Ask yourself what cues can you avoid altogether? Which can you reduce? What can you replace with a healthy alternative?
Phase 2: Find good habits to replace old ones
Positive self coping
One of the best ways that CBT helps the mind understand itself is through analysis of “self-talk.” These are statements, either verbal or internal, that comment on our actions or situation. These can be broken down into self-defeating statements and positive self-coping statements. Self-defeating statements are almost unilaterally damaging rather than useful, things like “I’m not good enough to do this” or “I deserve what’s happening to me.” These lines of thought lead to shame, self-loathing, and often repeated unhealthy coping mechanisms.
Try to note these negative self-statements as they come up and examine them. Write them down if it’s helpful. Re-format these into positive coping statements that more accurately describe the reality of your situation, and determine how you can move forward with your goals. For example, instead of “I can’t stop snacking, I’m too weak,” consider re-framing this self talk to “I’m snacking again, I need to find a better way to address this issue.”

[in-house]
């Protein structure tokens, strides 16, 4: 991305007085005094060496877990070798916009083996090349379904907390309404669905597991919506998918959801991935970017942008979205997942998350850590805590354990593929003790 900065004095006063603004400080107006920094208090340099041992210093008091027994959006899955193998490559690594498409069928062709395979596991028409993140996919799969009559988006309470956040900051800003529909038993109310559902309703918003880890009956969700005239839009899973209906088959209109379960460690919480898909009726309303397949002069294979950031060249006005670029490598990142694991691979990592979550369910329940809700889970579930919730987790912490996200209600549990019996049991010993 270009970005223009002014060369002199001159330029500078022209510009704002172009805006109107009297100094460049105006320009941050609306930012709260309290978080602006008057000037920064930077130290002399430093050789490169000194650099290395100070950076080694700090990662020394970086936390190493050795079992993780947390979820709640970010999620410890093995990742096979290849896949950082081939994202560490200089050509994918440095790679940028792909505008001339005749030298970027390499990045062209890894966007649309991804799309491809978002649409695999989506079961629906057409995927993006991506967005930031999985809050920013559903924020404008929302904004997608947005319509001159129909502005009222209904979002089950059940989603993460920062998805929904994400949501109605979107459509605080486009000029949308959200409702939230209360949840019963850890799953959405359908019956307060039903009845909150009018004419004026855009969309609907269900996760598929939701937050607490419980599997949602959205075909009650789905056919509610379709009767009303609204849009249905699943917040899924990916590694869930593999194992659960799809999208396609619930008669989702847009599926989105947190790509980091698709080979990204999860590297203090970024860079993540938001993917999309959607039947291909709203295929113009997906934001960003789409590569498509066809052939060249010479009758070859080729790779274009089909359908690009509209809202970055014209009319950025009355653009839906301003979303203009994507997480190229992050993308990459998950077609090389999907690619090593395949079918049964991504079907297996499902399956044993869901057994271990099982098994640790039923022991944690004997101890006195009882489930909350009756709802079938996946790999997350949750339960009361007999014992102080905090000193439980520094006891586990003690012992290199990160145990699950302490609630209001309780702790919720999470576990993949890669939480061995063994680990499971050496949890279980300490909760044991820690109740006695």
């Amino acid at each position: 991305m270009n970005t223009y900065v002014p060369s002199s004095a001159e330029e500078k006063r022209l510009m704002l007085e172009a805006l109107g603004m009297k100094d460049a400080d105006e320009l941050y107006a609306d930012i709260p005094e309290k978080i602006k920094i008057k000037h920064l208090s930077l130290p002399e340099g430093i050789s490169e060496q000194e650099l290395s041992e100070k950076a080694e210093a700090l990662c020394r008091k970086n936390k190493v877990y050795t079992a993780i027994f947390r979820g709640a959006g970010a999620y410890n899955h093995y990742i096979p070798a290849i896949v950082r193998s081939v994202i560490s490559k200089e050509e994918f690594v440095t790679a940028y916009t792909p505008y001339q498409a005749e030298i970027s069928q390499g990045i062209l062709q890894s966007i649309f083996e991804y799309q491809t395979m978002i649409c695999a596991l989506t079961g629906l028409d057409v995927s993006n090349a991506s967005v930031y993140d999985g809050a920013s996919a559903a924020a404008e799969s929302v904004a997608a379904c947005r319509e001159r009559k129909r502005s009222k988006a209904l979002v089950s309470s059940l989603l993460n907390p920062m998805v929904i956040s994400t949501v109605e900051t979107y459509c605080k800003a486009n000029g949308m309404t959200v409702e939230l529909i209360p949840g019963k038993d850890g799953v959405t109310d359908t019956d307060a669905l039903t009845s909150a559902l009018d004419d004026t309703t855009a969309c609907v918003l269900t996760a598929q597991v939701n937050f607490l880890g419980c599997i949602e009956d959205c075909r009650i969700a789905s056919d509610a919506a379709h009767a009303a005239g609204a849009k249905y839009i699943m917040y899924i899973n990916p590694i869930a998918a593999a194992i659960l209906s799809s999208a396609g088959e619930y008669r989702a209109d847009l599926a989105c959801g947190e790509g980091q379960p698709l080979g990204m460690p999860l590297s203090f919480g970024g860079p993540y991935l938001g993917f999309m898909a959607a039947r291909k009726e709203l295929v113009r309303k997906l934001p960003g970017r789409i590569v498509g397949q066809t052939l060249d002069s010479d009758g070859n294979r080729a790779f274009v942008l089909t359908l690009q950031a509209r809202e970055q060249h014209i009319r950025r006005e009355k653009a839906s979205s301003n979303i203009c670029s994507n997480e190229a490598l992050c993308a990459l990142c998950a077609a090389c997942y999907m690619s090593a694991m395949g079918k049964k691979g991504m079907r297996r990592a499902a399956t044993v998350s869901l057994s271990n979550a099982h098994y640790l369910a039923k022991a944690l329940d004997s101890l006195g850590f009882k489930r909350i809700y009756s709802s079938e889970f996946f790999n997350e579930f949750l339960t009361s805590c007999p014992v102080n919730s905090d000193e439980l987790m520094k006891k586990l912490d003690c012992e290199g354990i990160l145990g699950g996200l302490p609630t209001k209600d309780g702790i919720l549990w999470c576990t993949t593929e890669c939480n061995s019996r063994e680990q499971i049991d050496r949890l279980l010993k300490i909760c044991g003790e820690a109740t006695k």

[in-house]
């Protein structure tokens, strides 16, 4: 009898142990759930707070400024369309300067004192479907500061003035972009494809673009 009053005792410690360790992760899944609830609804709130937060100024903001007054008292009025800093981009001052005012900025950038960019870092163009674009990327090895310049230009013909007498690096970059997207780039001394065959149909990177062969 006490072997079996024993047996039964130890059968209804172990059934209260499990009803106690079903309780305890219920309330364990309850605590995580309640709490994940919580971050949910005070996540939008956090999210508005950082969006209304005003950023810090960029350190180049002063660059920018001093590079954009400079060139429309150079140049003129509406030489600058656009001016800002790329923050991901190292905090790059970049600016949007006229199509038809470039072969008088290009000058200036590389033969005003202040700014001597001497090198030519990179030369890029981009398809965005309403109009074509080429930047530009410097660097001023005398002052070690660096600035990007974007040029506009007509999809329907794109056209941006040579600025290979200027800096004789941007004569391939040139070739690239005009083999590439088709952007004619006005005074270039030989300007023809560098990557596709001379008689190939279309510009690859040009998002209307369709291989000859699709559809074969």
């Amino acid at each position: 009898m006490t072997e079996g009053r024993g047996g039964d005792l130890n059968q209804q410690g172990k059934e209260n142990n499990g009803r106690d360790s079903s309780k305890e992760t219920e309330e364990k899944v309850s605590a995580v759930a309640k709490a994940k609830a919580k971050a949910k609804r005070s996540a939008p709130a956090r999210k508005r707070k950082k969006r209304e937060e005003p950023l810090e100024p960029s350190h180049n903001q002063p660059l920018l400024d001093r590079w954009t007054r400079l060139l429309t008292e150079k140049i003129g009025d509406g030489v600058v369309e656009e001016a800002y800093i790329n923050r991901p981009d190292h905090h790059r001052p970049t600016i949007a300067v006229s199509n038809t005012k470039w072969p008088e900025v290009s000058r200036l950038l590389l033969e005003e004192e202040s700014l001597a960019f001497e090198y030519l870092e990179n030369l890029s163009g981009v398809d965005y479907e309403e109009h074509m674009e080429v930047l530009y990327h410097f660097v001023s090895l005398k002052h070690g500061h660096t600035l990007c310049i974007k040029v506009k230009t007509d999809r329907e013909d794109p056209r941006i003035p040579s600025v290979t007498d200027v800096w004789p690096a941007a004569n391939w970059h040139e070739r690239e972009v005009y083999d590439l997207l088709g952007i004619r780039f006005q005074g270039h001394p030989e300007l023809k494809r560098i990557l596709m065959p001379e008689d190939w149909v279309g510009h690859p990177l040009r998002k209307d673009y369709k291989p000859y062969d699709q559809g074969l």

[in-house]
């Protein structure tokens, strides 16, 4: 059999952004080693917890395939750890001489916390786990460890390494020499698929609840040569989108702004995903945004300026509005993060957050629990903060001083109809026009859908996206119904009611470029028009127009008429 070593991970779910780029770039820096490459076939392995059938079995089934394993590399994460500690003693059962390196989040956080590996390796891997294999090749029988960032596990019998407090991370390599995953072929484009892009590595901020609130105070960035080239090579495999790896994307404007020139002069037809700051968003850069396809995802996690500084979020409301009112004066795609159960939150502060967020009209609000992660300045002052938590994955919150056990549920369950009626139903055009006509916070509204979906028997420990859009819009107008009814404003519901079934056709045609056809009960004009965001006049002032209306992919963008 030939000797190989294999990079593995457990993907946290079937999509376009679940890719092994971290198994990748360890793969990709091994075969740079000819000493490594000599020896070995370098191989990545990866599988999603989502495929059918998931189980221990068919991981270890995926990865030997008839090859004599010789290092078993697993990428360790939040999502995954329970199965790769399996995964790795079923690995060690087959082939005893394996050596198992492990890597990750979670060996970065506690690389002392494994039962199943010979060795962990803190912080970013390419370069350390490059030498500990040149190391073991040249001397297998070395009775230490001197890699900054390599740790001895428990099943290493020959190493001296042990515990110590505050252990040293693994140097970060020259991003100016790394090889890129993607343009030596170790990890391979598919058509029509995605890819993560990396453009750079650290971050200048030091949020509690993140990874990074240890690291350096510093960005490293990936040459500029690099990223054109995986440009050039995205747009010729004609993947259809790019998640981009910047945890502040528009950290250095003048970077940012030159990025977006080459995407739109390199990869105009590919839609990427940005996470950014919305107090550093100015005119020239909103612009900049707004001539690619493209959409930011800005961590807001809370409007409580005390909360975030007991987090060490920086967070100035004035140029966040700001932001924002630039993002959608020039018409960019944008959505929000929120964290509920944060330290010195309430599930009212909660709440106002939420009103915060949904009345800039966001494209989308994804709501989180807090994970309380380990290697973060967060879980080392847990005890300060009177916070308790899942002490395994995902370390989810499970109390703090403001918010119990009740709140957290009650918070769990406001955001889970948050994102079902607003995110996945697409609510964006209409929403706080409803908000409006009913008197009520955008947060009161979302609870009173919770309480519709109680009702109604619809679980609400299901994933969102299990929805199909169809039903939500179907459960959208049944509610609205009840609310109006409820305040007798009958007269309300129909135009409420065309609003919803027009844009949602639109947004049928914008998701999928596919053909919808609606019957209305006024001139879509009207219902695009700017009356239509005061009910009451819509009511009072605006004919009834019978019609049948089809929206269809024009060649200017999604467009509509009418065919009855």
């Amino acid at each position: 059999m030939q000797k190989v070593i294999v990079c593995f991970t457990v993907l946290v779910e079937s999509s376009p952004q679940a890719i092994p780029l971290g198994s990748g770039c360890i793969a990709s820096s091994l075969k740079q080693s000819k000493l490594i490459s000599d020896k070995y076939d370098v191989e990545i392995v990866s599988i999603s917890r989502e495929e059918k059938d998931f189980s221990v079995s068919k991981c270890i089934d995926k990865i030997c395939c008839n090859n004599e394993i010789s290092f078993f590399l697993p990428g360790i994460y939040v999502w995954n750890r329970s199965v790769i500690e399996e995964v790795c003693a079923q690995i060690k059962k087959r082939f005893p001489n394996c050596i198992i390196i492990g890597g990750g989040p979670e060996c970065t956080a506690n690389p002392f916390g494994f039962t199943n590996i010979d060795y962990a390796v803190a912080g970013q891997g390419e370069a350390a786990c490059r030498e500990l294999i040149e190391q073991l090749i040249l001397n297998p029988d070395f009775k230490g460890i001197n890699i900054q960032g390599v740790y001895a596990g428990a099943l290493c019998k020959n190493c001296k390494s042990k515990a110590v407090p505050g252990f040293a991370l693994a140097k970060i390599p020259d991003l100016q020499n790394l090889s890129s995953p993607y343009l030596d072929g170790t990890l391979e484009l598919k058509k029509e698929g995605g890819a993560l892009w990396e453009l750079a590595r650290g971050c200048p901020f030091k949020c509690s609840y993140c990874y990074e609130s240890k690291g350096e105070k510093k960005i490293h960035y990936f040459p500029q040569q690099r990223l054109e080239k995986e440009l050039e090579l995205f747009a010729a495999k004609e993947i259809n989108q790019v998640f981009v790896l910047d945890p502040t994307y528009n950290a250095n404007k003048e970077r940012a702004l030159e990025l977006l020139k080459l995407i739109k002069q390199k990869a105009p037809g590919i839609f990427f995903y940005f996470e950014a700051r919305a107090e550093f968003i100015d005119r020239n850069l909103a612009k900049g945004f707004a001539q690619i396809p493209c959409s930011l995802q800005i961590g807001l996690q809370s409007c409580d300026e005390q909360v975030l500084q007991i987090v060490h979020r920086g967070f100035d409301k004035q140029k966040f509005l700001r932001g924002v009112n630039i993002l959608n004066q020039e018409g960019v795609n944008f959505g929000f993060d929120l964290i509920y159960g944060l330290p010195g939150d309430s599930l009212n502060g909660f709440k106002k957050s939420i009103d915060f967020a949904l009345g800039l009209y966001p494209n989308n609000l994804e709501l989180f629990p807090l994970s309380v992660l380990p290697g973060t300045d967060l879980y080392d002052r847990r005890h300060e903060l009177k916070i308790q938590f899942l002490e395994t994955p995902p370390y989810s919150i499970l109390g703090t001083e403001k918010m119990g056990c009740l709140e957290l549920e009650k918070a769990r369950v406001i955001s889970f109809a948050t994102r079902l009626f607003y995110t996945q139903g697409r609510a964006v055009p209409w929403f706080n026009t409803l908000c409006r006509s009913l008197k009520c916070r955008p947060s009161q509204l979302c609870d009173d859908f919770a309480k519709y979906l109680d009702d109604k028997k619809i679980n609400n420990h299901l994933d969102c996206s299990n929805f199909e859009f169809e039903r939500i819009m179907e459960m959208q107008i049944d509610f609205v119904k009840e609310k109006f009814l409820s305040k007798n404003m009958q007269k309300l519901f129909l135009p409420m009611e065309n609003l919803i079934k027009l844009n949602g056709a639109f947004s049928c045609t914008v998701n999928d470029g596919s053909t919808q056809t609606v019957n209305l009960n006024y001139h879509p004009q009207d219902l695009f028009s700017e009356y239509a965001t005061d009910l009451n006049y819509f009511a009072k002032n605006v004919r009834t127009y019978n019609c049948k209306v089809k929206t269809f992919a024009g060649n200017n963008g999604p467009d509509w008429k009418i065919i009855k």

Meal planning is an essential tool in breaking bad habits and avoiding the cues that cause them. You can remove the stress of figuring out what you’ll eat and whether it fits your goals by planning meals out in advance. You can avoid excessive snacking, overeating, or relying on fast food by deciding on healthy meals and snacks before putting yourself in a place where you’ll be tempted. A good meal plan should also account for your shopping, cooking, and prep times as well, which makes cooking multiple meals easier as well. You’re also more likely to keep your home stocked with healthy options this way. Here are some templates to get you inspired.